Today we set off for the Judean wilderness, about an hour east of Jerusalem. Passing Bedouin settlements, as we headed down, down, down in elevation until we got to the lowest place on the face of the earth, the Dead Sea region...warm weather, blue sky, total opposite of yesterday.

First stop is Beth-Abara, REAL site of John the Baptist' s preaching, Jesus' baptism, where Joshua addressed the Hebrew children before they experienced the miraculous crossing of the Jordan, AND where Elijah was taken up to heaven in the fiery chariot!

Next, just up the road, we check out the site of Archalaus' palace (one of Herod's 3 surviving sons). It's never been professionally excavated...only robbed by local clandestine "businessmen". But Scott did find a piece of a serving platter just lying on the ground and I found a piece of bi-chrome pottery and tesserae.


Turning south, we pass the Essene community of Qumran and spot Cave #4 where many of the famous scrolls were found, and reach Ein Gedi where David and his 37 mighty men were hunted relentlessly by King Saul. After a refreshing lunch of chocolate ice cream, we begin hiking up the scenic trail (yes, I actually hiked ALL the way to the top...with a “little”/ lotta help from my kind, young friends). It's one thing to read these Psalms of David; it's another to LIVE them, even if only for a couple of hours. The VERY challenging heights, incredible reddish stoney walls contrasted with the Caribbean blue of the Dead Sea. Ah, the fresh breezes of freedom away from the confining danger of Saul's palace. Of course, there's the refreshing sound of cool water running down into this rare green oasis (sounds a bit like the babbling mountain roadside streams of North Carolina) and the happy surprise of a rock badger/coney running across your path. But at the very top of the mountain, remains of a pagan temple from the Chalcolithic period (PRE-conquest, PRE-Canaanite) can be found, as well as an incredible panoramic view of the Dead Sea and the high mountains of Moab.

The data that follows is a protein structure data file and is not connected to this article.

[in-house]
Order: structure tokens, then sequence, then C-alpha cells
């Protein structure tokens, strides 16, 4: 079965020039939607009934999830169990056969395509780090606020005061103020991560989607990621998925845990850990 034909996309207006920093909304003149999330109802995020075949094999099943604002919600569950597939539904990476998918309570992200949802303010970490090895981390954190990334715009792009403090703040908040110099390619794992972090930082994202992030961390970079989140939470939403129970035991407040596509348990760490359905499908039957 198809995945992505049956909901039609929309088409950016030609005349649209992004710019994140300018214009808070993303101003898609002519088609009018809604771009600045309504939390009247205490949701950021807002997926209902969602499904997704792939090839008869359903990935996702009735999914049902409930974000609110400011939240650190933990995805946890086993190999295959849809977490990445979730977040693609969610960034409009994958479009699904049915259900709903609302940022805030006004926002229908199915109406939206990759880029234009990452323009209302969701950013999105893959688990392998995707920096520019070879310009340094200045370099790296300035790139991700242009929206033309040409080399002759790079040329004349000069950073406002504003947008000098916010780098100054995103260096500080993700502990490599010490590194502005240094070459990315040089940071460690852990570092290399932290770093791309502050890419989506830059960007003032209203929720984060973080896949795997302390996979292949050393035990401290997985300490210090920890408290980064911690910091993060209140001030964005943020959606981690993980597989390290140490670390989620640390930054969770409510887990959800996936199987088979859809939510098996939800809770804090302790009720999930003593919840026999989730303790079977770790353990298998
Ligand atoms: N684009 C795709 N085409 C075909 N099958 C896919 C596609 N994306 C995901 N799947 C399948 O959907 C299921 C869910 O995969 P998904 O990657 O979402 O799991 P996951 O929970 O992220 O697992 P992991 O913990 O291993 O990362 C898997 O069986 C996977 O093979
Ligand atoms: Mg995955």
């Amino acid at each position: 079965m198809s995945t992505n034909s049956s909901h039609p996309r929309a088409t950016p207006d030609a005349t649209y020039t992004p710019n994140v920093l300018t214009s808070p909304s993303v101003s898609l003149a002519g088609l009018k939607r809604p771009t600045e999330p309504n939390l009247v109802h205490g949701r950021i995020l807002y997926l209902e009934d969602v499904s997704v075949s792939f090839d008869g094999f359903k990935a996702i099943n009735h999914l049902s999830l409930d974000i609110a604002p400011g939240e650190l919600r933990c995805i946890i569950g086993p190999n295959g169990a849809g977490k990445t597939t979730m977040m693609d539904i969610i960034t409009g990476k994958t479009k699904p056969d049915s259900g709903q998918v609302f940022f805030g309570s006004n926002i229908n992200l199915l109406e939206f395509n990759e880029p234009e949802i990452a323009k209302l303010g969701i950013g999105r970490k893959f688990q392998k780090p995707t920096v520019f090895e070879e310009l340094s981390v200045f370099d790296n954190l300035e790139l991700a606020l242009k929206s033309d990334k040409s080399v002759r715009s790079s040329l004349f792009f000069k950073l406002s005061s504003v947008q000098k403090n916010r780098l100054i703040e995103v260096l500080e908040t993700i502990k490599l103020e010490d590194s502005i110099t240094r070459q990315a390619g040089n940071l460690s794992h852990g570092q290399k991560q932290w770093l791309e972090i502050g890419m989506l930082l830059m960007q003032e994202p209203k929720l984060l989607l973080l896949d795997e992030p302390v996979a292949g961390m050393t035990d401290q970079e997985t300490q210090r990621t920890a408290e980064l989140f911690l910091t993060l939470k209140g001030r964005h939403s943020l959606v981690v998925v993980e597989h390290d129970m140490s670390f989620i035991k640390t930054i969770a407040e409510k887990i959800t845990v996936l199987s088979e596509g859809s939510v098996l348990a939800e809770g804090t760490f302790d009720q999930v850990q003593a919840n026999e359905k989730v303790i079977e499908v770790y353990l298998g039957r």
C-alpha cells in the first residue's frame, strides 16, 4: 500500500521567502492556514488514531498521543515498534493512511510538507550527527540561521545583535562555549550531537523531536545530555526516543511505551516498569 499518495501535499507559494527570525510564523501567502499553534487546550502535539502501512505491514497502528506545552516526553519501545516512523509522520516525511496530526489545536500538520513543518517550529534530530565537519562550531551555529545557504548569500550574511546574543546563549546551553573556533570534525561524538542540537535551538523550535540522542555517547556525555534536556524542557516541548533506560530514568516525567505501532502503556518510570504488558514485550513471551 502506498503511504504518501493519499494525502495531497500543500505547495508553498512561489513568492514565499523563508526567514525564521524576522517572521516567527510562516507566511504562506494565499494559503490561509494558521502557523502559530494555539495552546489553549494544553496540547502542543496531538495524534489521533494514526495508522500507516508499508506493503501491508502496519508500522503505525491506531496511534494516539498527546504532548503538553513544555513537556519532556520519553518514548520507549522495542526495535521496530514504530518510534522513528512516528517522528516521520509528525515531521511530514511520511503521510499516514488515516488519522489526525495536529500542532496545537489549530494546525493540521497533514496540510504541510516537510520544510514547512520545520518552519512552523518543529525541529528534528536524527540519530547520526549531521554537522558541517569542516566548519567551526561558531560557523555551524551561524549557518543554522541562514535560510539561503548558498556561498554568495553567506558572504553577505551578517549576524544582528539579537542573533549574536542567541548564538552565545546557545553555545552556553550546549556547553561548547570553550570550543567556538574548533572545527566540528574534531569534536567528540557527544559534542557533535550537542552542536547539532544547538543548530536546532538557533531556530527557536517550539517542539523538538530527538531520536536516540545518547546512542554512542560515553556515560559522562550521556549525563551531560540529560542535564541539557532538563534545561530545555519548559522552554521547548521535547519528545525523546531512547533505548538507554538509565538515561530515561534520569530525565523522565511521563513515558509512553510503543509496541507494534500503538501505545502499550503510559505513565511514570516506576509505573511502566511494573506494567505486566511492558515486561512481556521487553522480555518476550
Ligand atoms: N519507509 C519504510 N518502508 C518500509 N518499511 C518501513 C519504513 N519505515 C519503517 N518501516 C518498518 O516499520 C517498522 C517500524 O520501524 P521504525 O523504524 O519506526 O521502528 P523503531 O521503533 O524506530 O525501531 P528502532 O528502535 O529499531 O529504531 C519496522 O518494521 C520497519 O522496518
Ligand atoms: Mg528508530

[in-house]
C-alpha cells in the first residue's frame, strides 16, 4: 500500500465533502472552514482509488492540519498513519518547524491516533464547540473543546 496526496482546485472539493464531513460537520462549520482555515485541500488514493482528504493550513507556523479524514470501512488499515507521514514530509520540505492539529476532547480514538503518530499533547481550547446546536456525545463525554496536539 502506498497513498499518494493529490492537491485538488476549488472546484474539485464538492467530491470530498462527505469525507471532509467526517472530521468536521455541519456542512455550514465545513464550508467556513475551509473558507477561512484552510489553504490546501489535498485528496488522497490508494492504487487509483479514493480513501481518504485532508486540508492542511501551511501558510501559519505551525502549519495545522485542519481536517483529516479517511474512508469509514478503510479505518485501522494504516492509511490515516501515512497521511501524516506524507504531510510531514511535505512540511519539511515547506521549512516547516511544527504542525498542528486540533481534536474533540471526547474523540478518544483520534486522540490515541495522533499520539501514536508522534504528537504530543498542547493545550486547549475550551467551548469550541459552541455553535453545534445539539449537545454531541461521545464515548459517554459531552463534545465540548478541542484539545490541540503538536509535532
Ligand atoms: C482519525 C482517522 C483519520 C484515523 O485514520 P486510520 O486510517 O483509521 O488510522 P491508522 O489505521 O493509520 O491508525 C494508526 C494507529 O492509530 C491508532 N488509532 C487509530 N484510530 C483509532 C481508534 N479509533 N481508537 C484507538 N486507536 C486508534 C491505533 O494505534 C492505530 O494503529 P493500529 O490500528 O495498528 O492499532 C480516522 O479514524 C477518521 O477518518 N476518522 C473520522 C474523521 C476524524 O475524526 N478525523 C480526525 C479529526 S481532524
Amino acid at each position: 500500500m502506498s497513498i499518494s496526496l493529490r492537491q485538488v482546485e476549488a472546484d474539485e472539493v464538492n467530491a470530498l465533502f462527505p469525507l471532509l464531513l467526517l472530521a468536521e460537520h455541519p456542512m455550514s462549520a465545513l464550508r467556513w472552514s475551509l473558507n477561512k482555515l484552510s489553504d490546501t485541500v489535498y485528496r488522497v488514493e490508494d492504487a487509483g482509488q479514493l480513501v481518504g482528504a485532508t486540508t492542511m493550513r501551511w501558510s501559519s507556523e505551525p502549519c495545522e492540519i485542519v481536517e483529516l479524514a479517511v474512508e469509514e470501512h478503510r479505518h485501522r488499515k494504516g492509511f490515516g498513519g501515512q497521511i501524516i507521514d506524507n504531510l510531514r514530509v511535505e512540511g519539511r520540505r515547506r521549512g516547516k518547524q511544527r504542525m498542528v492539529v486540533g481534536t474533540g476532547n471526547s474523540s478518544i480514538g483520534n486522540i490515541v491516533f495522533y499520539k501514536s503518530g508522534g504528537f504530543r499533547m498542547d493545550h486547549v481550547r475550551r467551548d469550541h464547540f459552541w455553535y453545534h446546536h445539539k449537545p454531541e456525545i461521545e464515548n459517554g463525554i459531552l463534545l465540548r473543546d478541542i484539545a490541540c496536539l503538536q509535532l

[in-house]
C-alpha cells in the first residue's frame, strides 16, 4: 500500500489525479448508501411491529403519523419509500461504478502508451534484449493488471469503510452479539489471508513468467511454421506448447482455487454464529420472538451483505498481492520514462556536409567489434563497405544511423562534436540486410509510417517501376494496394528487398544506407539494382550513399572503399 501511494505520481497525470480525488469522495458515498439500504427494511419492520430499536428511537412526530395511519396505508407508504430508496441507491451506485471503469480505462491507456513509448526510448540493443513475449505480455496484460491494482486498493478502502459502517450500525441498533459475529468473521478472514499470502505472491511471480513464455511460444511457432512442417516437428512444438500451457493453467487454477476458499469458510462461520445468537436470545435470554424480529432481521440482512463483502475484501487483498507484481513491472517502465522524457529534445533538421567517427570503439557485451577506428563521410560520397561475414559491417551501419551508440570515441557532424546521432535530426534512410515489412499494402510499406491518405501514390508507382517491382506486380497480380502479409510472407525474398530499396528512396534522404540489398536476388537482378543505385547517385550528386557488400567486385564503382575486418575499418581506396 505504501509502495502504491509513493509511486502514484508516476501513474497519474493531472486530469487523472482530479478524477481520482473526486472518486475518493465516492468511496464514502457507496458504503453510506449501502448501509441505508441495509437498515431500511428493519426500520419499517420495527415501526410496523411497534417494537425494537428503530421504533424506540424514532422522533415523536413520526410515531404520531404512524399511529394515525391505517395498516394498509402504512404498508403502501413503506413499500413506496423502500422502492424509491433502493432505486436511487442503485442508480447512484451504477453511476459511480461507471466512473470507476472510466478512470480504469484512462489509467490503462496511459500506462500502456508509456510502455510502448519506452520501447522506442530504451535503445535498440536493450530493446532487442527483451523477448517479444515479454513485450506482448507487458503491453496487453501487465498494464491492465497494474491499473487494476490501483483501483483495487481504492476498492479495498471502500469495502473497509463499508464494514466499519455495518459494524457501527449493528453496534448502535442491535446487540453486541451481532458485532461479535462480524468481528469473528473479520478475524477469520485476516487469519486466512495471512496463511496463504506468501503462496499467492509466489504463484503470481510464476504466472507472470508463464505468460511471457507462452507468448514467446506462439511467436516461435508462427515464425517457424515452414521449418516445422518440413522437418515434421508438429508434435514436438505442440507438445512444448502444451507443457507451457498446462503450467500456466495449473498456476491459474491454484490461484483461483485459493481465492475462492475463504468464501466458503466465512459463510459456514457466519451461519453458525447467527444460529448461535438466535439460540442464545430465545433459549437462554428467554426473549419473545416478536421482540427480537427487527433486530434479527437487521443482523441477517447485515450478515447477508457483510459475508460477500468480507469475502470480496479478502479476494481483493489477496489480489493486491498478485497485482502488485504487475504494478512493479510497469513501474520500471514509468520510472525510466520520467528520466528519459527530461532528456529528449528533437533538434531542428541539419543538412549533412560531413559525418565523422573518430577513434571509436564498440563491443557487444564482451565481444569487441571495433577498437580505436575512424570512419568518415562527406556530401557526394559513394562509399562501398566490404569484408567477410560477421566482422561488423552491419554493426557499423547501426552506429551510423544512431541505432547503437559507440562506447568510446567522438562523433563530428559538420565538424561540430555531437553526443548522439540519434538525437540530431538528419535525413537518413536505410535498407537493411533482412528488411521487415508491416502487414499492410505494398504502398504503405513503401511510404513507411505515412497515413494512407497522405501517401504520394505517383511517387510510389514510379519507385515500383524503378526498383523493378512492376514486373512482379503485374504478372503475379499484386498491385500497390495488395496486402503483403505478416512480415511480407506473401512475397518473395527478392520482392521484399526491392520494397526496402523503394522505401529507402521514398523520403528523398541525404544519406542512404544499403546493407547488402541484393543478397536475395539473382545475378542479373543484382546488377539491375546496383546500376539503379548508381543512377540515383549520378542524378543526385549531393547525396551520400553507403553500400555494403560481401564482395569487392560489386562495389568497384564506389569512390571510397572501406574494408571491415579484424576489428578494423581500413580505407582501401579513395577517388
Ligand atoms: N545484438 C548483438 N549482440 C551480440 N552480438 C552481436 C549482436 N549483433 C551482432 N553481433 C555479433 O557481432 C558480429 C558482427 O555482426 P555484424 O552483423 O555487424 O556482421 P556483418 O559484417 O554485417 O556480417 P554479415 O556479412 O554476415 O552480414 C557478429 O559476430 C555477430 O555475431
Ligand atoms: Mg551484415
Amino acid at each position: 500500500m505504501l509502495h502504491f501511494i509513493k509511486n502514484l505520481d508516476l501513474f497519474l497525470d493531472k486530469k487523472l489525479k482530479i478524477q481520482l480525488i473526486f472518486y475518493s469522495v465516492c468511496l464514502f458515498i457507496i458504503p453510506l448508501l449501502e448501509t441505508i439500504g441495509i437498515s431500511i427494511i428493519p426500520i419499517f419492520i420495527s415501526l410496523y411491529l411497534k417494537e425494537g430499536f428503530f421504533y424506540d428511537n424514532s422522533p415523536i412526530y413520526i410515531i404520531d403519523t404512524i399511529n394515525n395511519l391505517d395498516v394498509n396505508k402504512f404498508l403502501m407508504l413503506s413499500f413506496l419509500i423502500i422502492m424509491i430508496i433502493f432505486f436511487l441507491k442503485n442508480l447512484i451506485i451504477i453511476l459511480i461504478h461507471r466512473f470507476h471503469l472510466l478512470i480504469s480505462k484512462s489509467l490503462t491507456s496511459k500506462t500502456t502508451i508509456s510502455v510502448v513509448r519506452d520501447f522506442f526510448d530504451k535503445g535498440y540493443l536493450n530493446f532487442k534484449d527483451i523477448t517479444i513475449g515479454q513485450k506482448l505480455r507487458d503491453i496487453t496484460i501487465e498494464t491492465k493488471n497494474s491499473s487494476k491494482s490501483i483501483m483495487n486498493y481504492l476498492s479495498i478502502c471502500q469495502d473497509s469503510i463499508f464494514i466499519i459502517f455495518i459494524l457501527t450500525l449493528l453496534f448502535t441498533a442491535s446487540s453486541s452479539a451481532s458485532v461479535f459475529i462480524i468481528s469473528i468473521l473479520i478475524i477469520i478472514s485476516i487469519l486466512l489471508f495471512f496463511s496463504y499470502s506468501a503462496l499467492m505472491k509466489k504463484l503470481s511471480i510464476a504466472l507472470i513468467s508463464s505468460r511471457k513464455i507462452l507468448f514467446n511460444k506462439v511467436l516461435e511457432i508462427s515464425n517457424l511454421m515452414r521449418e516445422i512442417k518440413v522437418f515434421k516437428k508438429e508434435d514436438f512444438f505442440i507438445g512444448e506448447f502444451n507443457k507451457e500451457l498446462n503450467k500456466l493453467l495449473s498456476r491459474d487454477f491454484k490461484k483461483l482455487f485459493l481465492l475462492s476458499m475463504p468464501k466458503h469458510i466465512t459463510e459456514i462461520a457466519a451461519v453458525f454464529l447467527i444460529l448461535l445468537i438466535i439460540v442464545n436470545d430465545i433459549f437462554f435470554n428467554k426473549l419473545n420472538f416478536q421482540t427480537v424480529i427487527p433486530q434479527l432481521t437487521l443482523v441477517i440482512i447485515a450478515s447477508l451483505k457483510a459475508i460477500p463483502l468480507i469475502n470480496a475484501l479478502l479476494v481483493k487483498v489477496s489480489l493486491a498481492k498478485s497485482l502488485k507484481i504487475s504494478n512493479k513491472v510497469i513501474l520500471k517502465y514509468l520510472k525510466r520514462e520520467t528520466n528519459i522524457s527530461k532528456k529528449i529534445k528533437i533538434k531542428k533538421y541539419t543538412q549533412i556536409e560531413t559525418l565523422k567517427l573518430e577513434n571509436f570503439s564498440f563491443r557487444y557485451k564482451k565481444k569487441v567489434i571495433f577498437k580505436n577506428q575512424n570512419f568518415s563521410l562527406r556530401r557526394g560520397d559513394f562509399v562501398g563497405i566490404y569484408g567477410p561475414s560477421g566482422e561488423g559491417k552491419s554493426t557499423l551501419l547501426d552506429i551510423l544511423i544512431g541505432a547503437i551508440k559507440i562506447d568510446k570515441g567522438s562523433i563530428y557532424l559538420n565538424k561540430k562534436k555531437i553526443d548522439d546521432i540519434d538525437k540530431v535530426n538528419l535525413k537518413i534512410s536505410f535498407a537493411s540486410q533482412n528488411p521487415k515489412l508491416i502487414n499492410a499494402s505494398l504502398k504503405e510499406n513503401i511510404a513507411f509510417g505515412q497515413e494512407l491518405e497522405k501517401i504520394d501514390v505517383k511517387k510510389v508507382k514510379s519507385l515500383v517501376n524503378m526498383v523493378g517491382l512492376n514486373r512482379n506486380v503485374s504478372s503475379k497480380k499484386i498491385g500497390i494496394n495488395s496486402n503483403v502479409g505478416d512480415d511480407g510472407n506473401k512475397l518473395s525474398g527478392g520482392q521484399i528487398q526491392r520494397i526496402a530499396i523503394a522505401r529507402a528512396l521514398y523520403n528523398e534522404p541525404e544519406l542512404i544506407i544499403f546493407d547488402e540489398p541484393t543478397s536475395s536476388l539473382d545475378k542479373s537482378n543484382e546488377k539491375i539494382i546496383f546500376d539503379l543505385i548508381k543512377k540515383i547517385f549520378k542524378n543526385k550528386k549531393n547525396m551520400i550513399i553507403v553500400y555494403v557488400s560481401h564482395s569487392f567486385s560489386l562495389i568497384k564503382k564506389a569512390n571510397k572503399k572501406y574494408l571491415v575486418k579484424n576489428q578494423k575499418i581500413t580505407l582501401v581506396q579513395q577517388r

Last stop in this area is, of course, to dip our toes in the Dead Sea. Back to Jerusalem's Old City for a bite of pizza. Catching my breath, I am overwhelmed by the incongruous sensory stimulation. Italian aromas fill the tiny 3 table establishment, Tom & Jerry cartoons showing on a flat screen TV. I look upwards to a ceiling built in AD 600 by the Mamluks, light operatic music piped in, followed by an unfamiliar Christmas song, an artificial twinkling tree outside the window, and the pizza chef wishing everyone a Merry Christmas in his Israeli accent. Oh yes, it’s Christmas! Merry Christmas to ALL!

Gotta run, it's been a full day and will have an early dig start tomorrow. We've been warned- So much rain yesterday, that we may look like mud-wrestlers by the end of our dig day tomorrow.